TAMPA — More than 20 people spoke in favor of a proposed ordinance that would require dog trainers and dog day cares to be licensed during a Hillsborough County Commission's meeting Wednesday.
Many wore hot pink "protect my pet" T-shirts and some pushed aside tears as they described how their pets were severely injured or killed under the care of a dog trainer.
Lorie Childers of Land O'Lakes brought a stuffed dog on a leash in front of the commission to demonstrate a controversial discipline method known as helicoptering or hanging.
"I don't have to tell you what happens if your dog gets it right or if she gets it wrong," Childers said. She then yanked the toy canine by the leash and swung it in the air. "You'd be blindsided by that technique."
More than two years ago, Childers said, her Shih Tzu-Pekingese mix puppy, Sarge, was fatally injured at a doggy day care. She's since pushed for regulatory oversight in the dog training industry at the state and local level.
The proposed ordinance, called Truth in Training, could require trainers to be licensed and registered with the county and establish a dog trainer review panel. Trainers would also need to present a written plan to their clients and have liability insurance of at least $100,000.
These could be the first rules of their kind for dog trainers, said DeBora Cromartie-Mincey, senior assistant county attorney. The board requested the County Attorney's Office develop a draft ordinance in January.
"There are no uniform industry or legal standards in Florida — actually there are no legal standards across the nation," Cromartie-Mincey said.
The draft ordinance, however, does not suggest banning any specific training methods or tools. Cromartie-Mincey said that training methods considered controversial to some are acceptable to a other well known organizations. Under the ordinance as written, owners and trainers would agree to what type of training would be acceptable.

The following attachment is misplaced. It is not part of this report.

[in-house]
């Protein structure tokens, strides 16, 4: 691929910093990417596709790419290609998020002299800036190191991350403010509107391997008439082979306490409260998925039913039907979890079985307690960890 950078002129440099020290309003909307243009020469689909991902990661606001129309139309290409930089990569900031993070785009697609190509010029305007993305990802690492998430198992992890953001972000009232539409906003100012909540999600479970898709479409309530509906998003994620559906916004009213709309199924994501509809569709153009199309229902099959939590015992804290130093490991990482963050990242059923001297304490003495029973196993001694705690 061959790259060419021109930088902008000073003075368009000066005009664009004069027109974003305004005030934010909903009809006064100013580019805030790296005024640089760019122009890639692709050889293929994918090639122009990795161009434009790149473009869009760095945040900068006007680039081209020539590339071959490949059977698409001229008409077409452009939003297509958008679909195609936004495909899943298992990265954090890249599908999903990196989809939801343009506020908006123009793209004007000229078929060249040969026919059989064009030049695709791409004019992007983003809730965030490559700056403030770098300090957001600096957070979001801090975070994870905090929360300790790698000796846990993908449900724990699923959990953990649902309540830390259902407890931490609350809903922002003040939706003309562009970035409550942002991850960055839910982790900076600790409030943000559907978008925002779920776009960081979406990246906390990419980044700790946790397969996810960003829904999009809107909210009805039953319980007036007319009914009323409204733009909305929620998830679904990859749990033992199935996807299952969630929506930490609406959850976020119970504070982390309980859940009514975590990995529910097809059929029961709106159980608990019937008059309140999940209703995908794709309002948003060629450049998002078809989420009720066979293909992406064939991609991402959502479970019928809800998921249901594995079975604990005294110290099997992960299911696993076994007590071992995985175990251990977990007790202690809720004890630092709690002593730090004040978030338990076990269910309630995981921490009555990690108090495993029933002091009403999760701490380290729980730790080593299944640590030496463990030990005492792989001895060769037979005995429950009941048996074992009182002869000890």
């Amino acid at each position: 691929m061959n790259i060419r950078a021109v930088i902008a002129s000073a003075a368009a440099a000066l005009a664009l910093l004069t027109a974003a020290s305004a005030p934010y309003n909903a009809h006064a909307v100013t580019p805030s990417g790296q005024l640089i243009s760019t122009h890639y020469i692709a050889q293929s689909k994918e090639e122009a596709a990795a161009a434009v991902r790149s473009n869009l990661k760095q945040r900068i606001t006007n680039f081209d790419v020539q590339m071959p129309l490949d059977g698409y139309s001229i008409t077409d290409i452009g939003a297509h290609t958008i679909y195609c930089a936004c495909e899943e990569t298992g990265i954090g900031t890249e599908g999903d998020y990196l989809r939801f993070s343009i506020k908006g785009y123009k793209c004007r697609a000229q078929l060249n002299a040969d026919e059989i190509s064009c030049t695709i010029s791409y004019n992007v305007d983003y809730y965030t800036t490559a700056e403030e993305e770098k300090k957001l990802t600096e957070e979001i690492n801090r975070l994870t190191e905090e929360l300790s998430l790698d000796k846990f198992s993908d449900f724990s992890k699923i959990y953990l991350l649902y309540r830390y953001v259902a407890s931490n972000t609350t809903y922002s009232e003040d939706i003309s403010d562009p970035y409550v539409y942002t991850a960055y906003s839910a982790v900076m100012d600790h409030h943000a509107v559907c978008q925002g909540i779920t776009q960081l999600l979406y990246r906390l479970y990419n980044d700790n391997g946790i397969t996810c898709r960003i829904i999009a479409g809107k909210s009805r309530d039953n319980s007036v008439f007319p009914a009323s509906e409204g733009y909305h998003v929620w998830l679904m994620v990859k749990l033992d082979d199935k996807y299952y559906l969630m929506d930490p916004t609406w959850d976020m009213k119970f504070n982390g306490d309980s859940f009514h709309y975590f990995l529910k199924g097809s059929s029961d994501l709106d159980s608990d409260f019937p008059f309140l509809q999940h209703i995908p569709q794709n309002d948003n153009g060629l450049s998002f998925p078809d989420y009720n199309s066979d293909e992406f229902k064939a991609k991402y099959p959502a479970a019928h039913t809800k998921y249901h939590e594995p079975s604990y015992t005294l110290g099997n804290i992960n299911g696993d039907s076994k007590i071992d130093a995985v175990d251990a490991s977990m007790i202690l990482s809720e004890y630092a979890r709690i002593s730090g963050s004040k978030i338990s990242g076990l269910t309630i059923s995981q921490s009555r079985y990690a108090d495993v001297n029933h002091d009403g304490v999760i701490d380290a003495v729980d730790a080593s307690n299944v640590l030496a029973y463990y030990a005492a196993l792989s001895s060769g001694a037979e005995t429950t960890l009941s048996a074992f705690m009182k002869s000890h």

"We leave that to the trainer and the dog owner," Cromartie-Mincey said. "We leave all of that out. We do not define any training method or technique. We have found that there are so many, it's vast."
But some on the board, including Commissioner Les Miller, said the ordinance isn't going far enough.
Miller said he wants to see specific techniques banned from the county and suggested that the County Attorney's Office meet with licensed trainers to come up with a list.
"Why can't we put in some of these obvious killing techniques?" Miller asked, speaking specifically about helicoptering.
Dog trainer Angelica Steinker, founder of Courteous Canine, told the commissioners that her industry needs regulation. She said she is certified through a few pet professional boards. She said helicoptering should never be used to train a dog.
"There are a lot of dog trainers who want to use punishment to discipline a dog, whether that's through yanking the collar or helicoptering," Steinker said. "But there are unwanted side effects like death and injury."
Commissioners Miller and Pat Kemp said they received more than 1,000 emails on the proposed ordinance.
The board voted unanimously to give attorneys more time with the ordinance draft and pushed a public hearing to Nov. 15.
Contact Jonathan Capriel at [email protected] Follow @JonathanCapriel.